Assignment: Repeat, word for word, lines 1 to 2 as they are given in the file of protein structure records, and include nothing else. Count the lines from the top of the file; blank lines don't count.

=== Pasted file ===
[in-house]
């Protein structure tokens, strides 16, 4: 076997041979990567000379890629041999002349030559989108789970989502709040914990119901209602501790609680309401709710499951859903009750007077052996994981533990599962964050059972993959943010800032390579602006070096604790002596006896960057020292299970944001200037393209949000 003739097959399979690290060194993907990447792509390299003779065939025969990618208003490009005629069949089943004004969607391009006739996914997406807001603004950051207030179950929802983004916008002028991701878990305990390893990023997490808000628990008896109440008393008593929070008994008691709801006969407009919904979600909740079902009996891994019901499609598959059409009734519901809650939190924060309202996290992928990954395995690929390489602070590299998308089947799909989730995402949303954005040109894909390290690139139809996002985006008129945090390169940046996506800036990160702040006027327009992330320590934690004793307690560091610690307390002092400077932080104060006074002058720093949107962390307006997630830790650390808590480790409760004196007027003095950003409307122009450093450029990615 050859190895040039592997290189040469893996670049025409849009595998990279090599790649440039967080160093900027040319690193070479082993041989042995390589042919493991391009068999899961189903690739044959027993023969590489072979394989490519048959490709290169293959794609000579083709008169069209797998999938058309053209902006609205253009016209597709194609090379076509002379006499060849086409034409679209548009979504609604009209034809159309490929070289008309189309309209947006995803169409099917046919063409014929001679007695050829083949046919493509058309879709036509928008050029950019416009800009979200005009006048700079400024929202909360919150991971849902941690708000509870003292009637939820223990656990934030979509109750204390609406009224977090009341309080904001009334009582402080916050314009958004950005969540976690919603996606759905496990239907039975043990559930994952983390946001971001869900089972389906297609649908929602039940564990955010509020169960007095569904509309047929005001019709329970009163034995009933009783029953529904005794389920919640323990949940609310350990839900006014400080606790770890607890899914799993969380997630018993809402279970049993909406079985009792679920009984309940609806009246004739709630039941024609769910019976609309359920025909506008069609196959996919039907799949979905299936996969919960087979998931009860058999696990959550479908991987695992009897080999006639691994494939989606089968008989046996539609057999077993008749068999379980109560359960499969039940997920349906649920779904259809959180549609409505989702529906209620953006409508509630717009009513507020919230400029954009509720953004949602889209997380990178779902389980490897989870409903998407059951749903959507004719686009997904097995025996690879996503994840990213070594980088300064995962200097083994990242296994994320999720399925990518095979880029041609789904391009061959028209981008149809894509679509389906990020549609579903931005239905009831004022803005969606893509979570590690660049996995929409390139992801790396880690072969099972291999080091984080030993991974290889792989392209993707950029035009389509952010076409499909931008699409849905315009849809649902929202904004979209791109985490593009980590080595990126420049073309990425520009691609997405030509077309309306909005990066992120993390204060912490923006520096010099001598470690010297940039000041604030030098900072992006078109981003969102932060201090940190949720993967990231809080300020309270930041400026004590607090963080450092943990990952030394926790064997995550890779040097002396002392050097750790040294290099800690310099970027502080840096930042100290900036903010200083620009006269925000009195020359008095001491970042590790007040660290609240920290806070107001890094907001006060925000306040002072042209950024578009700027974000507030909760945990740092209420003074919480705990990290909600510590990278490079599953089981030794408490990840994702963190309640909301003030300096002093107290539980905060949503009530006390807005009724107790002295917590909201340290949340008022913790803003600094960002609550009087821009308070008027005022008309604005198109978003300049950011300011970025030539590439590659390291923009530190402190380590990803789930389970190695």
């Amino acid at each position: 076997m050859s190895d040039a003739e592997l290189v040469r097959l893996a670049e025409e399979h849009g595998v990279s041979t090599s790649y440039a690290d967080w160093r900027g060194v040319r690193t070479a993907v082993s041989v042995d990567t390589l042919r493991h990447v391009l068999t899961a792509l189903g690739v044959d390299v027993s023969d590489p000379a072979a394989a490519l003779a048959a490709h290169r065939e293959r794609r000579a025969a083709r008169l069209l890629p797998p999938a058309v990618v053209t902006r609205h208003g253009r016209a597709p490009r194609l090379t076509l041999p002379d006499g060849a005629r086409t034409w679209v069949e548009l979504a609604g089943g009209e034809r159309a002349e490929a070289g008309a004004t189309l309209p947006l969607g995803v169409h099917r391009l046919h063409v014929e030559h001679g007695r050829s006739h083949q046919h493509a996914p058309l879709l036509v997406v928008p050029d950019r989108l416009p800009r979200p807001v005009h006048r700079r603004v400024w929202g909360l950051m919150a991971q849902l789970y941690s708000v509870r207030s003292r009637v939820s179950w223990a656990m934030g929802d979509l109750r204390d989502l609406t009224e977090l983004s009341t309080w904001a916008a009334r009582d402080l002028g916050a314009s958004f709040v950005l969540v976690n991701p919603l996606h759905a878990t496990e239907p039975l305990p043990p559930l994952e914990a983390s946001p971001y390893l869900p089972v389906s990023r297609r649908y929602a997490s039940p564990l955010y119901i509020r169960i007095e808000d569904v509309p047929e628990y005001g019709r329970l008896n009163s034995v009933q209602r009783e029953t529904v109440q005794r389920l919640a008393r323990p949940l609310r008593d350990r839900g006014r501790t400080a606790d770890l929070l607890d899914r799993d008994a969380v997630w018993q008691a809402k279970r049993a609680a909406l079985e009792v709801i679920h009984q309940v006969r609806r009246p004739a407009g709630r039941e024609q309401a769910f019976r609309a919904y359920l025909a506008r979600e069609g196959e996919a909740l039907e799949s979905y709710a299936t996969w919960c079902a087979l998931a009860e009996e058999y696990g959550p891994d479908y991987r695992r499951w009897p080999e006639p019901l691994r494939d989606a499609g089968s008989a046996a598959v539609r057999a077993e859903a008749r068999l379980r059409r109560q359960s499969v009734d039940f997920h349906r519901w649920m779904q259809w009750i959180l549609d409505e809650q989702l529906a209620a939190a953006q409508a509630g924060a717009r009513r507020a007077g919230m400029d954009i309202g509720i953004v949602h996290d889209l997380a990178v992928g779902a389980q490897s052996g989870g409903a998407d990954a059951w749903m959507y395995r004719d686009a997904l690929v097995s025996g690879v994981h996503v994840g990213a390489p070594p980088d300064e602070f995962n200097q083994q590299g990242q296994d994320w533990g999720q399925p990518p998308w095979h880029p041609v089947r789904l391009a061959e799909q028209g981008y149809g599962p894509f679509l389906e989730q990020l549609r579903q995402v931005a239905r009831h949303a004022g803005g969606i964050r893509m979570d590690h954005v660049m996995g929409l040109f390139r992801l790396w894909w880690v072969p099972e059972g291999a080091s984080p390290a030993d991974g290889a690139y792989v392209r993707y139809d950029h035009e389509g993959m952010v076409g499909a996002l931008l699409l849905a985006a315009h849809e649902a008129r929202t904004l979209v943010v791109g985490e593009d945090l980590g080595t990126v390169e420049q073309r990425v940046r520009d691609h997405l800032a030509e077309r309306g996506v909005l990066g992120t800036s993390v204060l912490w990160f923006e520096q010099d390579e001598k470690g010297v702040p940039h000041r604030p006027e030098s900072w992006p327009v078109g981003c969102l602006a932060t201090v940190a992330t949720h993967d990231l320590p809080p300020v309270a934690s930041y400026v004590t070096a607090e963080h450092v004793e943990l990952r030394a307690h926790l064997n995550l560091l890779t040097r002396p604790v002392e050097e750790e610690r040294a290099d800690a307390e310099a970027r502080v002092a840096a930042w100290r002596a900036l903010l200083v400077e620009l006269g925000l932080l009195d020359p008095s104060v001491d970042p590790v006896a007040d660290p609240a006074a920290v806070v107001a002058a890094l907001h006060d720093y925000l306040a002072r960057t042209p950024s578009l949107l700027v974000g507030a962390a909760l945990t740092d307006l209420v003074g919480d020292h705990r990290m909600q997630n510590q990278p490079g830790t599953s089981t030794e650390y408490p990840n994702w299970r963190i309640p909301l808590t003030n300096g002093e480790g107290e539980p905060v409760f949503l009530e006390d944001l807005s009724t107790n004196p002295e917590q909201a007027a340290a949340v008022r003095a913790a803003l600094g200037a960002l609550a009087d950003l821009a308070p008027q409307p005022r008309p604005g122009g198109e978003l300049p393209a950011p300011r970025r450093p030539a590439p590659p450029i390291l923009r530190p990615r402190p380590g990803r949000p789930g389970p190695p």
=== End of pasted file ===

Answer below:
[in-house]
């Protein structure tokens, strides 16, 4: 076997041979990567000379890629041999002349030559989108789970989502709040914990119901209602501790609680309401709710499951859903009750007077052996994981533990599962964050059972993959943010800032390579602006070096604790002596006896960057020292299970944001200037393209949000 003739097959399979690290060194993907990447792509390299003779065939025969990618208003490009005629069949089943004004969607391009006739996914997406807001603004950051207030179950929802983004916008002028991701878990305990390893990023997490808000628990008896109440008393008593929070008994008691709801006969407009919904979600909740079902009996891994019901499609598959059409009734519901809650939190924060309202996290992928990954395995690929390489602070590299998308089947799909989730995402949303954005040109894909390290690139139809996002985006008129945090390169940046996506800036990160702040006027327009992330320590934690004793307690560091610690307390002092400077932080104060006074002058720093949107962390307006997630830790650390808590480790409760004196007027003095950003409307122009450093450029990615 050859190895040039592997290189040469893996670049025409849009595998990279090599790649440039967080160093900027040319690193070479082993041989042995390589042919493991391009068999899961189903690739044959027993023969590489072979394989490519048959490709290169293959794609000579083709008169069209797998999938058309053209902006609205253009016209597709194609090379076509002379006499060849086409034409679209548009979504609604009209034809159309490929070289008309189309309209947006995803169409099917046919063409014929001679007695050829083949046919493509058309879709036509928008050029950019416009800009979200005009006048700079400024929202909360919150991971849902941690708000509870003292009637939820223990656990934030979509109750204390609406009224977090009341309080904001009334009582402080916050314009958004950005969540976690919603996606759905496990239907039975043990559930994952983390946001971001869900089972389906297609649908929602039940564990955010509020169960007095569904509309047929005001019709329970009163034995009933009783029953529904005794389920919640323990949940609310350990839900006014400080606790770890607890899914799993969380997630018993809402279970049993909406079985009792679920009984309940609806009246004739709630039941024609769910019976609309359920025909506008069609196959996919039907799949979905299936996969919960087979998931009860058999696990959550479908991987695992009897080999006639691994494939989606089968008989046996539609057999077993008749068999379980109560359960499969039940997920349906649920779904259809959180549609409505989702529906209620953006409508509630717009009513507020919230400029954009509720953004949602889209997380990178779902389980490897989870409903998407059951749903959507004719686009997904097995025996690879996503994840990213070594980088300064995962200097083994990242296994994320999720399925990518095979880029041609789904391009061959028209981008149809894509679509389906990020549609579903931005239905009831004022803005969606893509979570590690660049996995929409390139992801790396880690072969099972291999080091984080030993991974290889792989392209993707950029035009389509952010076409499909931008699409849905315009849809649902929202904004979209791109985490593009980590080595990126420049073309990425520009691609997405030509077309309306909005990066992120993390204060912490923006520096010099001598470690010297940039000041604030030098900072992006078109981003969102932060201090940190949720993967990231809080300020309270930041400026004590607090963080450092943990990952030394926790064997995550890779040097002396002392050097750790040294290099800690310099970027502080840096930042100290900036903010200083620009006269925000009195020359008095001491970042590790007040660290609240920290806070107001890094907001006060925000306040002072042209950024578009700027974000507030909760945990740092209420003074919480705990990290909600510590990278490079599953089981030794408490990840994702963190309640909301003030300096002093107290539980905060949503009530006390807005009724107790002295917590909201340290949340008022913790803003600094960002609550009087821009308070008027005022008309604005198109978003300049950011300011970025030539590439590659390291923009530190402190380590990803789930389970190695």